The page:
(i) that the domain name registered by the Respondent is identical or confusingly similar to the trademarks or service marks in which the Complainant has rights; and
(ii) that the Respondent has no rights or no legitimate interests in respect of the domain name; and
(iii) that the domain name has been registered and is used in bad faith.
A. Identical or Confusingly Similar
The disputed domain name <realum.com> is identical to the Complainant’s Community trademark REALUM filed at OHIM and in Germany.
The addition of the gTLD “.com” would not affect the attractive power of the word “realum”.
Thus, the first element of the Policy has been made out.
B. Rights or Legitimate Interests
The Policy, Paragraph 4(c), lists certain circumstances, which may demonstrate a respondent’s rights and legitimate interests to a domain name. Where a complainant makes out a prima facie showing on a respondent’s lack of rights and legitimate interests to a domain name, the burden of proof shifts to the respondent.
In this case, the Complainant has made a prima facie showing of the Respondent’s lack of rights. The Respondent has not filed any Response to the Complaint and has thus not alleged any facts or elements to justify rights or legitimate interests in the said domain name.
The Complainant does not appear to have licensed or otherwise authorized the Respondent to use its trademark or any domain name incorporating the trademark. The Panel notes that prior to any notice of this dispute, the Respondent had not used the domain name in connection with any bona fide offering of goods or services within the meaning of Paragraph 4(c)(i) of the Policy.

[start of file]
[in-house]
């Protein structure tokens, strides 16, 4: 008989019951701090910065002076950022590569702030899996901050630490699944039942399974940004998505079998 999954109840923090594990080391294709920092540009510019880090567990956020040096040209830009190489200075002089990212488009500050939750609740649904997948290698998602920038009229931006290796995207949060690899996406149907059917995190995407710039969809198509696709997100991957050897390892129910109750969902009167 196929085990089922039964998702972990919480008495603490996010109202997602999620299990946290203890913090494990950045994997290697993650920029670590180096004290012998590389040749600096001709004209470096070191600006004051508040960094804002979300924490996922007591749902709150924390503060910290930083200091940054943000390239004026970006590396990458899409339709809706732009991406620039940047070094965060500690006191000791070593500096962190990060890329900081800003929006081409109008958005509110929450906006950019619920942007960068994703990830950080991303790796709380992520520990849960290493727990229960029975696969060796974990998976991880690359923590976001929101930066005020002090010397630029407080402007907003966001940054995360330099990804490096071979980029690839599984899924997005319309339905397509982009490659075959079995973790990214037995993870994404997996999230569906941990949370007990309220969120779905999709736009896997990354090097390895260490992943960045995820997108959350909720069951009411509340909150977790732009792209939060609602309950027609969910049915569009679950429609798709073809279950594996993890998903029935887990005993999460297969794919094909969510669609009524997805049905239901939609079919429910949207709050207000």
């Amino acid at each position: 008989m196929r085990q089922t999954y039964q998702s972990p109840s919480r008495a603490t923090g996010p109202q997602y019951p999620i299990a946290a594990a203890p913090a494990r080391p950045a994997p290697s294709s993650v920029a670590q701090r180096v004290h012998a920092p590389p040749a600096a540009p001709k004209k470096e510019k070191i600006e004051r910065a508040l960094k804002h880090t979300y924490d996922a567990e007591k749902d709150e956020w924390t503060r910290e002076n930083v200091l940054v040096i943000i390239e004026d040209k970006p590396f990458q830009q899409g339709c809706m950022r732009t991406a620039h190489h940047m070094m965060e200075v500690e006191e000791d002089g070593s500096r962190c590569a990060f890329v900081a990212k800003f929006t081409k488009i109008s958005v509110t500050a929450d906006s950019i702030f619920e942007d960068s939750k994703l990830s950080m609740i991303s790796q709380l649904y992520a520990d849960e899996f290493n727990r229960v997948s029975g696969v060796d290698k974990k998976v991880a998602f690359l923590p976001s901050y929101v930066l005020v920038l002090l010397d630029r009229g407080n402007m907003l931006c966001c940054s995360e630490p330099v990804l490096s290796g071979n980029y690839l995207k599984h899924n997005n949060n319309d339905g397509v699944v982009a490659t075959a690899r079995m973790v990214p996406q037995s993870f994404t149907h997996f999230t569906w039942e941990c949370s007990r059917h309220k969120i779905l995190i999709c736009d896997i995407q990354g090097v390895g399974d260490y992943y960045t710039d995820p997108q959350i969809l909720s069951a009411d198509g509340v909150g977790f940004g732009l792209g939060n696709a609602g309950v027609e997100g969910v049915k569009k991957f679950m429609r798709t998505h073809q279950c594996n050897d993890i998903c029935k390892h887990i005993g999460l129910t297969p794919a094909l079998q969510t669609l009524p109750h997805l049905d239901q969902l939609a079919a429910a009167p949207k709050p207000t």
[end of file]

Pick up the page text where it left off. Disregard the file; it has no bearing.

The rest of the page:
By not submitting a Response, the Respondent has failed to demonstrate that he has rights or legitimate interests in the domain name.
Thus, the Panel concludes that the Respondent has no rights or legitimate interests, within the meaning of paragraph 4(a)(ii) and (c)(i-iii) of the Policy in respect of the disputed domain name.
C. Registered and Used in Bad Faith
The Policy, Paragraph 4(b), indicates that certain circumstances may, “in particular but without limitation”, be evidence of bad faith.
After receiving the Complaint, the Respondent sent an e-mail to the Complainant showing that the domain name is offered to sale: “It is very interesting. The price of this domain name is less the US$ 300. I can sell it for that price. But you spent too much money and much time for WIPO. Very stupid.” The Panel considers that this e-mail constitutes an offer to sell the domain name for valuable consideration in excess of the documented out-of-pocket costs directly related to the domain name. This element is corroborated by the fact that the disputed domain name was offered to sell to the public by the way of the website “www.domainbar.com”.
Finally, the Panel notes that the Respondent seems to have been involved as respondent to prior proceedings under the UDRP (see Accor v. Young Gyoon Nah, WIPO Case No. D2004-0681; V&S Vin & Spirit v. Young Nah, WIPO Case No. D2004-0961; Hilton Group PLC v. Young Nah, WIPO Case No. D2005-0184). This element has not been challenged by the Respondent.
Thus, the Panel concludes that the disputed domain name was registered and is being used in bad faith.
For all the foregoing reasons, in accordance with paragraphs 4(i) of the Policy and 15 of the Rules, the Panel orders that the domain name <realum.com> be transferred to the Complainant.
Dated: November 2, 2005